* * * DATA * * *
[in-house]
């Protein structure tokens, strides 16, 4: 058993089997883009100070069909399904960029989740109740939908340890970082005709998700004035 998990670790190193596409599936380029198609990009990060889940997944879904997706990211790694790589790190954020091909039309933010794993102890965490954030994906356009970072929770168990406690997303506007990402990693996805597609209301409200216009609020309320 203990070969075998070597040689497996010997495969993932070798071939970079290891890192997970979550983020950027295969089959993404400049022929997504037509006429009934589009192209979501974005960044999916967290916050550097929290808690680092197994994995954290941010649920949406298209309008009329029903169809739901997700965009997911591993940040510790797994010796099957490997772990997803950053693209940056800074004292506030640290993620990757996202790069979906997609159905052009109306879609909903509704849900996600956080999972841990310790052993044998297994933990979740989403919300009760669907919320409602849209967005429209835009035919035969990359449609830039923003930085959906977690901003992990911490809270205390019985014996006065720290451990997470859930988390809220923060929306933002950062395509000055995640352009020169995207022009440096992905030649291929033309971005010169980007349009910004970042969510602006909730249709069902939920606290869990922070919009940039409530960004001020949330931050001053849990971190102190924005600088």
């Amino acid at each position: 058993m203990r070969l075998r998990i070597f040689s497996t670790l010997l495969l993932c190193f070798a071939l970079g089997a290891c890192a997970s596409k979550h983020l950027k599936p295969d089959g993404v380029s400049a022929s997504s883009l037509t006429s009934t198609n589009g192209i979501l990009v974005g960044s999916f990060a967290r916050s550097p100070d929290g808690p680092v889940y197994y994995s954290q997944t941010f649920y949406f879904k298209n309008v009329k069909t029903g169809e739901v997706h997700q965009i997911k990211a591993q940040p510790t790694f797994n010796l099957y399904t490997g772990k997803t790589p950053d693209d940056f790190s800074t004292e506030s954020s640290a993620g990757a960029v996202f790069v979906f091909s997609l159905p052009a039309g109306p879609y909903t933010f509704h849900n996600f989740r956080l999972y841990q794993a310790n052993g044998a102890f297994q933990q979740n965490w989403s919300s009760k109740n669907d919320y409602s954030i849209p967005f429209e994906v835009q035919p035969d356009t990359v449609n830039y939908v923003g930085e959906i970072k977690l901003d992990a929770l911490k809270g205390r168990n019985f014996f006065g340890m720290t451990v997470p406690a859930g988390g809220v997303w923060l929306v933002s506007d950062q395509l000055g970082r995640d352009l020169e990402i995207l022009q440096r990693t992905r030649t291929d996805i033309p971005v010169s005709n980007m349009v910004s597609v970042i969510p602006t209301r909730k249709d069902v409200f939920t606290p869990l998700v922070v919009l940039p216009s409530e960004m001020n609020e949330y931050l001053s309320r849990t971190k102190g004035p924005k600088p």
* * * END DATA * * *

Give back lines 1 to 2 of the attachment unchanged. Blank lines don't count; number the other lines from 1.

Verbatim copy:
[in-house]
């Protein structure tokens, strides 16, 4: 058993089997883009100070069909399904960029989740109740939908340890970082005709998700004035 998990670790190193596409599936380029198609990009990060889940997944879904997706990211790694790589790190954020091909039309933010794993102890965490954030994906356009970072929770168990406690997303506007990402990693996805597609209301409200216009609020309320 203990070969075998070597040689497996010997495969993932070798071939970079290891890192997970979550983020950027295969089959993404400049022929997504037509006429009934589009192209979501974005960044999916967290916050550097929290808690680092197994994995954290941010649920949406298209309008009329029903169809739901997700965009997911591993940040510790797994010796099957490997772990997803950053693209940056800074004292506030640290993620990757996202790069979906997609159905052009109306879609909903509704849900996600956080999972841990310790052993044998297994933990979740989403919300009760669907919320409602849209967005429209835009035919035969990359449609830039923003930085959906977690901003992990911490809270205390019985014996006065720290451990997470859930988390809220923060929306933002950062395509000055995640352009020169995207022009440096992905030649291929033309971005010169980007349009910004970042969510602006909730249709069902939920606290869990922070919009940039409530960004001020949330931050001053849990971190102190924005600088």